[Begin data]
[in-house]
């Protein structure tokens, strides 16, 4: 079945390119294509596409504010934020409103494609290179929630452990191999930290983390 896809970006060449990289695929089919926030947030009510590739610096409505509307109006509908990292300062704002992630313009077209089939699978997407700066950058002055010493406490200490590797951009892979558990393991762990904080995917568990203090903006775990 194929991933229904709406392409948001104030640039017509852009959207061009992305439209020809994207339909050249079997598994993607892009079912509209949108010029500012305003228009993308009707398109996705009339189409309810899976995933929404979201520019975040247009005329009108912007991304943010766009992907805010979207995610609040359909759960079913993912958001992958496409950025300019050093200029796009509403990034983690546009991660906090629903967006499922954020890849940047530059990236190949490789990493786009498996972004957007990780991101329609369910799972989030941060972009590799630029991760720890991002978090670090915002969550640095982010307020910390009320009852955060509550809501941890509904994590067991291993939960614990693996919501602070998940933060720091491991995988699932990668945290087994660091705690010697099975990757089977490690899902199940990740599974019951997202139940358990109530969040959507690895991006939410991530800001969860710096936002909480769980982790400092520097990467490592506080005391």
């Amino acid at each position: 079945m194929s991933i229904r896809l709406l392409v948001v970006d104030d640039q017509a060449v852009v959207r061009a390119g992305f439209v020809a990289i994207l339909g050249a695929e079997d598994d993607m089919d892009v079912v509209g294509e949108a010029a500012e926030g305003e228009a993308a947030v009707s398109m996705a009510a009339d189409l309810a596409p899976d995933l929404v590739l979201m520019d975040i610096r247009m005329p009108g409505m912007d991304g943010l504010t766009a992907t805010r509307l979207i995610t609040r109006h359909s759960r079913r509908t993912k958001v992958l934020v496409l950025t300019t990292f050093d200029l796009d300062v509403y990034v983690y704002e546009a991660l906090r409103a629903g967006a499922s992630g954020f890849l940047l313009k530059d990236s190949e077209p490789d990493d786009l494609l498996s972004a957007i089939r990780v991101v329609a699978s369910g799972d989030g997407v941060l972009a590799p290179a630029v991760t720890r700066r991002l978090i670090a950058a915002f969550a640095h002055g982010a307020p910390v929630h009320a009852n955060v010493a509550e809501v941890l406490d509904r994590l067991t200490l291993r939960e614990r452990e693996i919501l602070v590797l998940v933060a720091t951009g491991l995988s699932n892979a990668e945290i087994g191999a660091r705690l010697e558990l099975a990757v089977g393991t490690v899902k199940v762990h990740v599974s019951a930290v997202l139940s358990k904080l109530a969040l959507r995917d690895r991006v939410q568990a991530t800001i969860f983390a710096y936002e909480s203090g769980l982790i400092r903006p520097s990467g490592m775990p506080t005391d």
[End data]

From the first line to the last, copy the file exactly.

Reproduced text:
[in-house]
């Protein structure tokens, strides 16, 4: 079945390119294509596409504010934020409103494609290179929630452990191999930290983390 896809970006060449990289695929089919926030947030009510590739610096409505509307109006509908990292300062704002992630313009077209089939699978997407700066950058002055010493406490200490590797951009892979558990393991762990904080995917568990203090903006775990 194929991933229904709406392409948001104030640039017509852009959207061009992305439209020809994207339909050249079997598994993607892009079912509209949108010029500012305003228009993308009707398109996705009339189409309810899976995933929404979201520019975040247009005329009108912007991304943010766009992907805010979207995610609040359909759960079913993912958001992958496409950025300019050093200029796009509403990034983690546009991660906090629903967006499922954020890849940047530059990236190949490789990493786009498996972004957007990780991101329609369910799972989030941060972009590799630029991760720890991002978090670090915002969550640095982010307020910390009320009852955060509550809501941890509904994590067991291993939960614990693996919501602070998940933060720091491991995988699932990668945290087994660091705690010697099975990757089977490690899902199940990740599974019951997202139940358990109530969040959507690895991006939410991530800001969860710096936002909480769980982790400092520097990467490592506080005391």
């Amino acid at each position: 079945m194929s991933i229904r896809l709406l392409v948001v970006d104030d640039q017509a060449v852009v959207r061009a390119g992305f439209v020809a990289i994207l339909g050249a695929e079997d598994d993607m089919d892009v079912v509209g294509e949108a010029a500012e926030g305003e228009a993308a947030v009707s398109m996705a009510a009339d189409l309810a596409p899976d995933l929404v590739l979201m520019d975040i610096r247009m005329p009108g409505m912007d991304g943010l504010t766009a992907t805010r509307l979207i995610t609040r109006h359909s759960r079913r509908t993912k958001v992958l934020v496409l950025t300019t990292f050093d200029l796009d300062v509403y990034v983690y704002e546009a991660l906090r409103a629903g967006a499922s992630g954020f890849l940047l313009k530059d990236s190949e077209p490789d990493d786009l494609l498996s972004a957007i089939r990780v991101v329609a699978s369910g799972d989030g997407v941060l972009a590799p290179a630029v991760t720890r700066r991002l978090i670090a950058a915002f969550a640095h002055g982010a307020p910390v929630h009320a009852n955060v010493a509550e809501v941890l406490d509904r994590l067991t200490l291993r939960e614990r452990e693996i919501l602070v590797l998940v933060a720091t951009g491991l995988s699932n892979a990668e945290i087994g191999a660091r705690l010697e558990l099975a990757v089977g393991t490690v899902k199940v762990h990740v599974s019951a930290v997202l139940s358990k904080l109530a969040l959507r995917d690895r991006v939410q568990a991530t800001i969860f983390a710096y936002e909480s203090g769980l982790i400092r903006p520097s990467g490592m775990p506080t005391d």